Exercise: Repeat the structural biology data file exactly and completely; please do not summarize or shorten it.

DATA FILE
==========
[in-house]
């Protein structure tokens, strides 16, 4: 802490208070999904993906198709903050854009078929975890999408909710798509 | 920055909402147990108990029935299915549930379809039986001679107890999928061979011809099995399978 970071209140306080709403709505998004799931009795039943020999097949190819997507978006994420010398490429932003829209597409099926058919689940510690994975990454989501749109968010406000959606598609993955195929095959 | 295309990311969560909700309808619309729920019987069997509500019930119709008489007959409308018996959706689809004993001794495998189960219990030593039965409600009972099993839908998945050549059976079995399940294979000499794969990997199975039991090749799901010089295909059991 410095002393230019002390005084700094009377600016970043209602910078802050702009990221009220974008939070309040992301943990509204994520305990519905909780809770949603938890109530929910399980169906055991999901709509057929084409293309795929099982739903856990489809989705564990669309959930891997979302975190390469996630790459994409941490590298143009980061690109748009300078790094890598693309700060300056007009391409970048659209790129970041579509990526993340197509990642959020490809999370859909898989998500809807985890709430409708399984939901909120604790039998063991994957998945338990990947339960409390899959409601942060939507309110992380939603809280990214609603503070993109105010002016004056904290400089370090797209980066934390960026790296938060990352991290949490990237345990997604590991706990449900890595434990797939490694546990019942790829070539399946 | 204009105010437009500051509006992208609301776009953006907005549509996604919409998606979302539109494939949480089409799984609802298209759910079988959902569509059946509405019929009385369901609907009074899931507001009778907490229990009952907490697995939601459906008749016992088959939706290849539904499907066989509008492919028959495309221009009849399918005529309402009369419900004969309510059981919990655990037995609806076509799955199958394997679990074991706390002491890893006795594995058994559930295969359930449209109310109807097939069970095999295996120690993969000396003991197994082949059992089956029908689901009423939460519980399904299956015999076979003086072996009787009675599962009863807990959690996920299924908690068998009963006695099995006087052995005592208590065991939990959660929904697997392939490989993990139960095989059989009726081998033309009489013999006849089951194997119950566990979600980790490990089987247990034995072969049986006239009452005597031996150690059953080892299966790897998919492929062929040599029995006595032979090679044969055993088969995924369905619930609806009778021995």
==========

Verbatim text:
[in-house]
């Protein structure tokens, strides 16, 4: 802490208070999904993906198709903050854009078929975890999408909710798509 | 920055909402147990108990029935299915549930379809039986001679107890999928061979011809099995399978 970071209140306080709403709505998004799931009795039943020999097949190819997507978006994420010398490429932003829209597409099926058919689940510690994975990454989501749109968010406000959606598609993955195929095959 | 295309990311969560909700309808619309729920019987069997509500019930119709008489007959409308018996959706689809004993001794495998189960219990030593039965409600009972099993839908998945050549059976079995399940294979000499794969990997199975039991090749799901010089295909059991 410095002393230019002390005084700094009377600016970043209602910078802050702009990221009220974008939070309040992301943990509204994520305990519905909780809770949603938890109530929910399980169906055991999901709509057929084409293309795929099982739903856990489809989705564990669309959930891997979302975190390469996630790459994409941490590298143009980061690109748009300078790094890598693309700060300056007009391409970048659209790129970041579509990526993340197509990642959020490809999370859909898989998500809807985890709430409708399984939901909120604790039998063991994957998945338990990947339960409390899959409601942060939507309110992380939603809280990214609603503070993109105010002016004056904290400089370090797209980066934390960026790296938060990352991290949490990237345990997604590991706990449900890595434990797939490694546990019942790829070539399946 | 204009105010437009500051509006992208609301776009953006907005549509996604919409998606979302539109494939949480089409799984609802298209759910079988959902569509059946509405019929009385369901609907009074899931507001009778907490229990009952907490697995939601459906008749016992088959939706290849539904499907066989509008492919028959495309221009009849399918005529309402009369419900004969309510059981919990655990037995609806076509799955199958394997679990074991706390002491890893006795594995058994559930295969359930449209109310109807097939069970095999295996120690993969000396003991197994082949059992089956029908689901009423939460519980399904299956015999076979003086072996009787009675599962009863807990959690996920299924908690068998009963006695099995006087052995005592208590065991939990959660929904697997392939490989993990139960095989059989009726081998033309009489013999006849089951194997119950566990979600980790490990089987247990034995072969049986006239009452005597031996150690059953080892299966790897998919492929062929040599029995006595032979090679044969055993088969995924369905619930609806009778021995």